Developing a Cicer Milkvetch that Better Competes with Alfalfa

Project Title

Development of Cicer Milkvetch (CMV) Germplasm for Enhanced Fitness to Alfalfa and Improved Animal Health


Hari Poudel (AAFC Lethbridge)

Bill Biligetu (University of Saskatchewan), Alan Iwaasa (AAFC-Swift Current), and Aklilu Alemu (AAFC-Swift Current)

Status Project Code
In progress. Results expected in March, 2028 FRG.04.21C


Cicer milkvetch (CMV) is a non-bloat legume that has huge potential for grazing cattle when grown with Alfalfa. It is frost and alkaline tolerant and has the potential to drive away pocket gophers.  However, cicer milkvetch doesn’t persist in alfalfa stands. This is thought to be because of the allelopathic nature of alfalfa meaning that alfalfa prevents cicer milkvetch seeds from germinating and therefore causes it to die out faster.


  • To develop superior germplasm of Cicer milkvetch (Astragalus cicer L.) [CMV] that grows well with alfalfa in western Canada

What they will do

These researchers want to build on previous breeding efforts to develop varieties of cicer milkvetch that are able to persist in stands with alfalfa. Five cultivars of cicer milkvetch (Oxley, AC Oxley II, Veldt, Windsor, Hipal) and two cultivars of alfalfa (AC Blue J and Yellowhead) will be seeded in Lethbridge, Swift Current, and Saskatoon. Researchers will measure emergence and plant biomass of the stand over the 4 years after establishment. Forage analysis using handheld NIR and dry matter yield will be conducted.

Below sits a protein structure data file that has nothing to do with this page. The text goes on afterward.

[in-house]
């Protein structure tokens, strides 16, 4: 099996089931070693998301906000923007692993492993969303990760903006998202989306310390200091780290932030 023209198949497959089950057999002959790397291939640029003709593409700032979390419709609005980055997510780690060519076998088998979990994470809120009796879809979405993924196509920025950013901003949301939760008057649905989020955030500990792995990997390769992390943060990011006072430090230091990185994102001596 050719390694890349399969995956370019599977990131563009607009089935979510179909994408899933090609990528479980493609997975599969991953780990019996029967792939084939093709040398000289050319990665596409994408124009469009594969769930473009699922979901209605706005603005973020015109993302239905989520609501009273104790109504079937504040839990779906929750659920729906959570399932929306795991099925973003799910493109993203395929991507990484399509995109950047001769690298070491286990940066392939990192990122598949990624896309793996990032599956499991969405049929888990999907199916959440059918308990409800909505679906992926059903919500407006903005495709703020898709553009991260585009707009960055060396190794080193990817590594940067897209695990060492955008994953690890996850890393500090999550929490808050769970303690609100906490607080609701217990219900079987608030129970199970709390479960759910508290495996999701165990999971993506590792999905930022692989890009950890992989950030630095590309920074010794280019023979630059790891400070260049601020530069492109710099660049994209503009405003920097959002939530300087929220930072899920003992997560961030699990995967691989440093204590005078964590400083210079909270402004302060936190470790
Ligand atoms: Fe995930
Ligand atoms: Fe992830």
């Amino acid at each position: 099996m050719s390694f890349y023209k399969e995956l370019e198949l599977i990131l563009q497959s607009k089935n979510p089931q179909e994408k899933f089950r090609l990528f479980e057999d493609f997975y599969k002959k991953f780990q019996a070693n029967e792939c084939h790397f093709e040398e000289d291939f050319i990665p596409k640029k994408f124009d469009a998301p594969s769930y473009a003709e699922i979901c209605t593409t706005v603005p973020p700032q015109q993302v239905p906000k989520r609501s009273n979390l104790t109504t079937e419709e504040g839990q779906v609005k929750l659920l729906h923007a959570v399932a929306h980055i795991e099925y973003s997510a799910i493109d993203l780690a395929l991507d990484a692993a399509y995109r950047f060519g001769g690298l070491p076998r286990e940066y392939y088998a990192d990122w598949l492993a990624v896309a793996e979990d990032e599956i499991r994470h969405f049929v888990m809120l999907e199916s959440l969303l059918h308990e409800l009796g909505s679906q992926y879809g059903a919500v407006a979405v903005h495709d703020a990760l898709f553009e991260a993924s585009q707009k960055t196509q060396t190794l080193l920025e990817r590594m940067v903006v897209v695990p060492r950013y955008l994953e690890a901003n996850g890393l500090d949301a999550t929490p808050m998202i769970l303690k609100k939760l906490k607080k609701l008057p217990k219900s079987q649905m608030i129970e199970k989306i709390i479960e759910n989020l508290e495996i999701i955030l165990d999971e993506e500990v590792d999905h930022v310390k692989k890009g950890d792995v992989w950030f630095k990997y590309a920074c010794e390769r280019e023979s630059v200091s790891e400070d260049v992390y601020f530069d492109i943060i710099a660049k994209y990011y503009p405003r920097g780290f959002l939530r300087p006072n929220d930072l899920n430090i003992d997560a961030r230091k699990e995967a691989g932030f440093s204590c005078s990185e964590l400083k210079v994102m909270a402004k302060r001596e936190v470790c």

Researchers will also complete a comparative analysis of handheld and bench top NIR to determine if calibrations are correct for hand held NIR and if it can be relied on for future experiments.

In a greenhouse, researchers will test different varieties of cicer milkvetch and its ability to grow with alfalfa. They will plant seeds in soil from alfalfa stands or alfalfa free soil and record emergence, plant health, mortality, height etc. Researchers will also try to germinate seeds that have been exposed to the toxins from alfalfa roots to determine which genotype has the best germination in its presence alfalfa root extracts.

Based on all of these experiments,  they will select the genotypes deemed most acceptable to move onto further breeding rounds.


While this project will not produce new varieties of cicer milkvetch, we will learn more about how alfalfa inhibits the growth of cicer milkvetch. This project is the first step in developing new cicer milkvetch varieties capable of growing together with alfalfa.